I am more than ready to write something really positive about the offshore energy market and day rates in this blog. While there is a glimmer of hope, right now the chances are slim that this will happen soon.
The glimmer of hope is the increase in U.S. exports of crude to Asia that is coming primarily from the Gulf of Mexico. According to the UPI, federal data shows that total U.S. crude oil exports have averaged 767,000 bbls. per day (bpd) so far this year, compared with the 509,000 bpd for the last 10 weeks of 2016. The increase is in response to the perception that the Middle East is cutting back on exports as Asian demand continues to rise. That’s about it for the good news.
For offshore, there was more bad news. U.S. energy firms upped the active rig count in mid-May for the 18th week in a row, as expectations of increasing crude prices (up to about $50 bbl.) motivated producers to increase monthly shale production to its highest level since mid-2015, according to the Baker Hughes Rig Count. U.S. shale production is expected to increase again in June (for the sixth consecutive month) to around 5.4 million (bpd), according to the U.S. Department of Energy’s Energy Information Agency (EIA). Further production increases are in the making as shale drilling continues to increase over the next couple of years.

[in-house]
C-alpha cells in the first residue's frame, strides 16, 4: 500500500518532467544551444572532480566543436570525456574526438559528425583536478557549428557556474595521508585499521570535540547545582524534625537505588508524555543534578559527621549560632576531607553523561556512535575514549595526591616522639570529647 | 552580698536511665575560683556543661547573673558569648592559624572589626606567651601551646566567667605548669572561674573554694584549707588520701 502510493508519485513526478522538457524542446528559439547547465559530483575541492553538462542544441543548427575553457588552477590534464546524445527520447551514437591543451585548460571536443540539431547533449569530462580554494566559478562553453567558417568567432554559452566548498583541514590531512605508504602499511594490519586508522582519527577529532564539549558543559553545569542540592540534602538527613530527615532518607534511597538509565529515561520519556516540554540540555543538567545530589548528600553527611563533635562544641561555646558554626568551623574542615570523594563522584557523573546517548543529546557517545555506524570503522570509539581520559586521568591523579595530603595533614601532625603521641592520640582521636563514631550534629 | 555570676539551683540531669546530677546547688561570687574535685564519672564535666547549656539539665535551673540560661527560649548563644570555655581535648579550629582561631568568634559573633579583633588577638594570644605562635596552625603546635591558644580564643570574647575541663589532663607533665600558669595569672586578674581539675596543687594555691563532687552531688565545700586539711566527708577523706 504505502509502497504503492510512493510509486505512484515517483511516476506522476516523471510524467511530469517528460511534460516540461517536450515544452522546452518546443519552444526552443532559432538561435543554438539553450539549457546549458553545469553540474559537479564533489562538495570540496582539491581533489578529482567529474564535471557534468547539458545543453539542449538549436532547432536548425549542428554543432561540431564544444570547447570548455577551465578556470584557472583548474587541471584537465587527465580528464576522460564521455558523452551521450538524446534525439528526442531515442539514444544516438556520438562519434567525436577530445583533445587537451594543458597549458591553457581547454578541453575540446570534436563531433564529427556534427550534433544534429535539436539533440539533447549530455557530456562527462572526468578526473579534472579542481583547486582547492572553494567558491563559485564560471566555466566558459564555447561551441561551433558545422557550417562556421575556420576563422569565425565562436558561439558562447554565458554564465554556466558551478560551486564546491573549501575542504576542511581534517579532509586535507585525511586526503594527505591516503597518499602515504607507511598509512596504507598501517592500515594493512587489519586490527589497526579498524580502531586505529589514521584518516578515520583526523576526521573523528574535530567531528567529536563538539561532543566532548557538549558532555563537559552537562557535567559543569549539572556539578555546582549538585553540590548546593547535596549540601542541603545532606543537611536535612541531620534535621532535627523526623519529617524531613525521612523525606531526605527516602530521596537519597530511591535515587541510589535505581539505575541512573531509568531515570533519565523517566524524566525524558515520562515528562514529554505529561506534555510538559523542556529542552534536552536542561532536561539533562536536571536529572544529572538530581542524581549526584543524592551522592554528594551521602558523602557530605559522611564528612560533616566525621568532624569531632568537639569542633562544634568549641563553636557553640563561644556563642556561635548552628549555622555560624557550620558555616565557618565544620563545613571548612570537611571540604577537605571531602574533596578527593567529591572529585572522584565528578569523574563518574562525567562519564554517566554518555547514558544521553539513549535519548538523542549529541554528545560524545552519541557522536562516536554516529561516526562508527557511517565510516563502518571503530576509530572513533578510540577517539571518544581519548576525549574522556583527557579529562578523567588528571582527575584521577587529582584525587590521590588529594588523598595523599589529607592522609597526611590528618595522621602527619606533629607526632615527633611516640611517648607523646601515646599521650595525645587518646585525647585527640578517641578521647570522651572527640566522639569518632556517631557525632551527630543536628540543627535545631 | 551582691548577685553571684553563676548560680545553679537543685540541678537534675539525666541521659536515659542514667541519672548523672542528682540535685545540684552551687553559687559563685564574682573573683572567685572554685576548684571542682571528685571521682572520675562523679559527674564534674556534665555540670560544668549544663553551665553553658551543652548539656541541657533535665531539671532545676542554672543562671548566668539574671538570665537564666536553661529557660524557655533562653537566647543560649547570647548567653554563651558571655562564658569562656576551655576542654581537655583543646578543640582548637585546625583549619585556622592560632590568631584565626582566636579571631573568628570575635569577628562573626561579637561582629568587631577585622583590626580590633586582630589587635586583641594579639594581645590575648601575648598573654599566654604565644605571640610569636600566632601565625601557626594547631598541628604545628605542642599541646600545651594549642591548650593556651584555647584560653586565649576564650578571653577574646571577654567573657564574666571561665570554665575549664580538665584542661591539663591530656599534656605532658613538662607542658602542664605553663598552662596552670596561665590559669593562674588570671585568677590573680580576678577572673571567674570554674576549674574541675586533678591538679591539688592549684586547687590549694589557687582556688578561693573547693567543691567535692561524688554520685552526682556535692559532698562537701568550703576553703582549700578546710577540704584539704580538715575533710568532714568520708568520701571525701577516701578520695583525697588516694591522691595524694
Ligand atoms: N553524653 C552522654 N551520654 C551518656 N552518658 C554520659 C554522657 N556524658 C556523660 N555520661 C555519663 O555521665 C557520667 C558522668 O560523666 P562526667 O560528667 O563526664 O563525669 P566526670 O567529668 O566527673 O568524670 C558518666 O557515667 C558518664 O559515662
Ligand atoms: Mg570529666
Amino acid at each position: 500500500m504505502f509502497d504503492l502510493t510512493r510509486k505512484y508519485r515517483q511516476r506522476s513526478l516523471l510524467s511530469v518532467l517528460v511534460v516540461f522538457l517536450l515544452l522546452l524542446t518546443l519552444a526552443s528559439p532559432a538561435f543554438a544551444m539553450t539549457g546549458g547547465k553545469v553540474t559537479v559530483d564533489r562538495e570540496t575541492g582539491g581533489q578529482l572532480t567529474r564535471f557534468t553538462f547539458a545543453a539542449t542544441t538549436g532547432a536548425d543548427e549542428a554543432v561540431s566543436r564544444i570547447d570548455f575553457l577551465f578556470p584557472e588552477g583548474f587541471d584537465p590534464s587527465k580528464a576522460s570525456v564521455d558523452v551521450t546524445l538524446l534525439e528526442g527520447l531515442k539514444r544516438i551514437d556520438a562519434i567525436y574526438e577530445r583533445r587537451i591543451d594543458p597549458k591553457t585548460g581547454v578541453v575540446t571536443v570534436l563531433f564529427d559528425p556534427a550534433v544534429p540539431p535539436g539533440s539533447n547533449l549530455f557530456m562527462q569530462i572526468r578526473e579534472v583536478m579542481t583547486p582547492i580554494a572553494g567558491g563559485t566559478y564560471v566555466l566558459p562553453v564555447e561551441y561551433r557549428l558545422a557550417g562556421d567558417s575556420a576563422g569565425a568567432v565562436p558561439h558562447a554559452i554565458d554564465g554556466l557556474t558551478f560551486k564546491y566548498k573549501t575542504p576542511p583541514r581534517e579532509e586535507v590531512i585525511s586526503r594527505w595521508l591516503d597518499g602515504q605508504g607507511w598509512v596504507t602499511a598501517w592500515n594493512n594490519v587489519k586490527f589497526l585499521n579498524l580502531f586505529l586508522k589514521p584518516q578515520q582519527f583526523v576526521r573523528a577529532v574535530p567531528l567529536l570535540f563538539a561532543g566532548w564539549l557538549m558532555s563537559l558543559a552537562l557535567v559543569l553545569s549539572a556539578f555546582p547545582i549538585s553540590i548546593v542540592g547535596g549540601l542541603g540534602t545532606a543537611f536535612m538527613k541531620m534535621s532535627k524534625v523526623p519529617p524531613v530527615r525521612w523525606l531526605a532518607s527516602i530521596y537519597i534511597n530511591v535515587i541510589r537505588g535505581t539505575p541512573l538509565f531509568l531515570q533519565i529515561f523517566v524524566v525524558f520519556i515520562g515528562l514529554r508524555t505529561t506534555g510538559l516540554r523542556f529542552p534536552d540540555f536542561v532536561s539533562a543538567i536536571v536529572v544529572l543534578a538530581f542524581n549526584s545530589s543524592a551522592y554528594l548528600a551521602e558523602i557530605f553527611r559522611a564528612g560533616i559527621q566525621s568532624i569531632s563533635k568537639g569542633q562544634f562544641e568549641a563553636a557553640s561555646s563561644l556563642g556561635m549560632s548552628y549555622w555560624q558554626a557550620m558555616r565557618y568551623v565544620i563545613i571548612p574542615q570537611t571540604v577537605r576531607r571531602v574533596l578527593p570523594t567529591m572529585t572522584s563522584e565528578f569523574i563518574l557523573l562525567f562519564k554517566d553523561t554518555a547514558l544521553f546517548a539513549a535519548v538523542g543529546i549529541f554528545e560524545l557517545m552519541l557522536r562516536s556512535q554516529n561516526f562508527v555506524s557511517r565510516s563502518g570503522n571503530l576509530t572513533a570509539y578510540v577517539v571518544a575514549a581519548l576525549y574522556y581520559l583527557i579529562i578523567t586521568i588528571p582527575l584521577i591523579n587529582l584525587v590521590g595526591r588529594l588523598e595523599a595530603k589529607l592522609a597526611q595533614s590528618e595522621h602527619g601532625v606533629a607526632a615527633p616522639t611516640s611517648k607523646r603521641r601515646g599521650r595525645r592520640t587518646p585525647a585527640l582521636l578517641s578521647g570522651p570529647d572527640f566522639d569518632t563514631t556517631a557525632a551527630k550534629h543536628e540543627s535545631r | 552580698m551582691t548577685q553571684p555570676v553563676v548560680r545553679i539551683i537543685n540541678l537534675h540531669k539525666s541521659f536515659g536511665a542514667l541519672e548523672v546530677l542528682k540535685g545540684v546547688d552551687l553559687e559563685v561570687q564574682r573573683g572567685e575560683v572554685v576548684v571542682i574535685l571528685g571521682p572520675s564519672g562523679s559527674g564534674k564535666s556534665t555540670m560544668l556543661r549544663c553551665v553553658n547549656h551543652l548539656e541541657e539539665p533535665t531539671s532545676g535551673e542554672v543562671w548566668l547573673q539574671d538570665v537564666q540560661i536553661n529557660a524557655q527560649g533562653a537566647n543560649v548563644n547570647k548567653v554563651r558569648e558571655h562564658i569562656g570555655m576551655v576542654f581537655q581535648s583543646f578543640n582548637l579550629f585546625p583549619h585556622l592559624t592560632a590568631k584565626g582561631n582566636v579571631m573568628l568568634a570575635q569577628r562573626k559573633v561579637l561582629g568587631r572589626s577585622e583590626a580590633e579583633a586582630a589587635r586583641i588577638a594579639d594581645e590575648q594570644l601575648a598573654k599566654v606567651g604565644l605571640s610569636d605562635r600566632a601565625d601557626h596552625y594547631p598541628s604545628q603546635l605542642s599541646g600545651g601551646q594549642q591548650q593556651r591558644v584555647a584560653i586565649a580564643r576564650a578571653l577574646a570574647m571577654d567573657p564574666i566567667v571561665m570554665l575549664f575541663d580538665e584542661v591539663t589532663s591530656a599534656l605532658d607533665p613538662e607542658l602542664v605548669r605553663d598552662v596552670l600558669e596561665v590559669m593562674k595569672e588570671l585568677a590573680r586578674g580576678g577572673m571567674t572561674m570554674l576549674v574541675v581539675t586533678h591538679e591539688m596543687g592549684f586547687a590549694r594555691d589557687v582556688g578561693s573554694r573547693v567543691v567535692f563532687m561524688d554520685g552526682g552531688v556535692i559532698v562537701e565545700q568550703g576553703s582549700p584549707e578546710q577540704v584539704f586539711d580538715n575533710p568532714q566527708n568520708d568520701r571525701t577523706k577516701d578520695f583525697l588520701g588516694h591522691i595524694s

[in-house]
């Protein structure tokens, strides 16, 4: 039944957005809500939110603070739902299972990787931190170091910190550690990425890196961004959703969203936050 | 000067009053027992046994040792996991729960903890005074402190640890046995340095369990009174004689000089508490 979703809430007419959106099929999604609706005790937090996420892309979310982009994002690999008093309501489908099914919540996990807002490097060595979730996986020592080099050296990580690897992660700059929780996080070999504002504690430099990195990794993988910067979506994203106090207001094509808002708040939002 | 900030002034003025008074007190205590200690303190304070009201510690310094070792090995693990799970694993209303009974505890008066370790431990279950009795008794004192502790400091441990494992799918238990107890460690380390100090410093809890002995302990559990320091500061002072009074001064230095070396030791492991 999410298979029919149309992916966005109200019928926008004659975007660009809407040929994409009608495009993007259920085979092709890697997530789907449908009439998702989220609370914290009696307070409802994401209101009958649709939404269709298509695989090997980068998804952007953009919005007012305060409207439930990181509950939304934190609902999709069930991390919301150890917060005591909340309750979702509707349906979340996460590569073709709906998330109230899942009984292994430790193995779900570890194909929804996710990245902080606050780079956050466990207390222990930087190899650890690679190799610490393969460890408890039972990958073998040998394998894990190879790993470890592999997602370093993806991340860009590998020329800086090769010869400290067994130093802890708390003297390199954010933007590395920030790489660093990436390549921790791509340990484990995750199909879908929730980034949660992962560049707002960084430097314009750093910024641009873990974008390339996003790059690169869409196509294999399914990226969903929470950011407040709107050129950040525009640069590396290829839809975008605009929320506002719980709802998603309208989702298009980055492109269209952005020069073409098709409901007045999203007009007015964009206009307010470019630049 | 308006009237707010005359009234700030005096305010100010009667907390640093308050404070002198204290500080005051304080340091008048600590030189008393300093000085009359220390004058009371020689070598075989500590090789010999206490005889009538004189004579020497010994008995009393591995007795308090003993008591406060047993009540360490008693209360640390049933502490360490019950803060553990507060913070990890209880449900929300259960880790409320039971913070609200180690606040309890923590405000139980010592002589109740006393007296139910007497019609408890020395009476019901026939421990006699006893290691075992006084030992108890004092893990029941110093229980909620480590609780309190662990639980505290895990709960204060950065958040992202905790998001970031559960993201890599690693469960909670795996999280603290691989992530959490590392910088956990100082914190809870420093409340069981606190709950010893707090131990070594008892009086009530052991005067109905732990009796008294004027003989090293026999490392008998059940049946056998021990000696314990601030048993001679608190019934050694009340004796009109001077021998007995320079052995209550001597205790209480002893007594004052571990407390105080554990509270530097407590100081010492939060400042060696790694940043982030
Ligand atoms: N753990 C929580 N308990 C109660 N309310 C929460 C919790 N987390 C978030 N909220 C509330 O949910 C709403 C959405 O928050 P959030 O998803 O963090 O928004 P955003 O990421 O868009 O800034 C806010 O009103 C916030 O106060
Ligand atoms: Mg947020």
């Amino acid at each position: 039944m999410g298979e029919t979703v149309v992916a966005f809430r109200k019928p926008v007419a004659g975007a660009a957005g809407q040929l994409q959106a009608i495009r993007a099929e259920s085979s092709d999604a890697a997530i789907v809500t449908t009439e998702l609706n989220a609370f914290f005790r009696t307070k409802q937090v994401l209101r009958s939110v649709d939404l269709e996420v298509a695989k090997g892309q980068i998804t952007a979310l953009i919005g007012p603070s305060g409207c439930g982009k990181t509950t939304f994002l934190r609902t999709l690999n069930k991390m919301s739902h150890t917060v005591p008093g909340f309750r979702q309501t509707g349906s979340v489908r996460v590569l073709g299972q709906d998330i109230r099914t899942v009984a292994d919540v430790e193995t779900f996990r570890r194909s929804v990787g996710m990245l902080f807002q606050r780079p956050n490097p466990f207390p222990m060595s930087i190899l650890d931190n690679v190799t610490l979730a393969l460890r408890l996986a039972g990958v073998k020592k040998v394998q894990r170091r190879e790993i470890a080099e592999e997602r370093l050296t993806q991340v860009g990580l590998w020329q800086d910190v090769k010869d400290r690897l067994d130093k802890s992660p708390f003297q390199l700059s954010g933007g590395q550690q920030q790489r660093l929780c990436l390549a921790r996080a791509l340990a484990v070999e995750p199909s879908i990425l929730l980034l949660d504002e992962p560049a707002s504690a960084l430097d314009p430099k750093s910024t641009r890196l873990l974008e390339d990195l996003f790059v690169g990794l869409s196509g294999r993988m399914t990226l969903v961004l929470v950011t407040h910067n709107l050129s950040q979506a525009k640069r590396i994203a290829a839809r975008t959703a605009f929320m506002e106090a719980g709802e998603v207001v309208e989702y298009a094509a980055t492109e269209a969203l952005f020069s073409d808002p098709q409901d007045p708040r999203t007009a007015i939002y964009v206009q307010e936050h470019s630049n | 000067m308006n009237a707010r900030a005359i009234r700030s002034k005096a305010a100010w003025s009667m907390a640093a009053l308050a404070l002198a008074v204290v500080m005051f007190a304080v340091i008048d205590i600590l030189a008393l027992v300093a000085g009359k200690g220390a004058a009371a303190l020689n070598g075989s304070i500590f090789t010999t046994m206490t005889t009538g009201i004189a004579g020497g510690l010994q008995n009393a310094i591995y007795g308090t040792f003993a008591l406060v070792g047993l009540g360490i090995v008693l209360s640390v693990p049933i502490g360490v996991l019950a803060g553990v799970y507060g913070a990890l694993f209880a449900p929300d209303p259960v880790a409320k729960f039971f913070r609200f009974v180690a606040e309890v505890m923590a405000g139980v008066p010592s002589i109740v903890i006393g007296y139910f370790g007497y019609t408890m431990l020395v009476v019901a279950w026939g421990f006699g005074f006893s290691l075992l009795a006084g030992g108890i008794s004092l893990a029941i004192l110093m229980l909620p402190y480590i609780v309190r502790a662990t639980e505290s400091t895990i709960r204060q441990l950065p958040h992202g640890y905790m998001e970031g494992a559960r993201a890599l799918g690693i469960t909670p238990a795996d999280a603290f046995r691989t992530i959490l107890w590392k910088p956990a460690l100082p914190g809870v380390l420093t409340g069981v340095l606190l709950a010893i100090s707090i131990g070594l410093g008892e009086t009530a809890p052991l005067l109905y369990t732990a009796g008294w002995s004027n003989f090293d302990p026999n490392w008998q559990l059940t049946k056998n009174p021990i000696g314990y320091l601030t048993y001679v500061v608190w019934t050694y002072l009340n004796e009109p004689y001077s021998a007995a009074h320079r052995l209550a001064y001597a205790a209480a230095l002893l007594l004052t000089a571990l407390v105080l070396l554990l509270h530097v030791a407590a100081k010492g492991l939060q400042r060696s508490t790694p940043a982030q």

Analysts at Simmons & Co. and energy specialists at investment bank Piper Jaffray forecast that the total oil and gas rig count would average 862 in 2017, 1,067 in 2018 and 1,184 in 2019, according to the UPI.
The entire offshore market feels the impact of shale exploration and production. And it’s not just lower day rates. It’s the chances of maybe not making it at all.
That surely ran through the minds of the folks at Gulfmark Offshore Inc. On May 16, Houston-based GulfMark announced that it would restructure through Chapter 11. The next day, Tidewater also filed for Chapter 11.
We feel for GulfMark and Tidewater and other financial constrained workboat owners that see no relief on the horizon.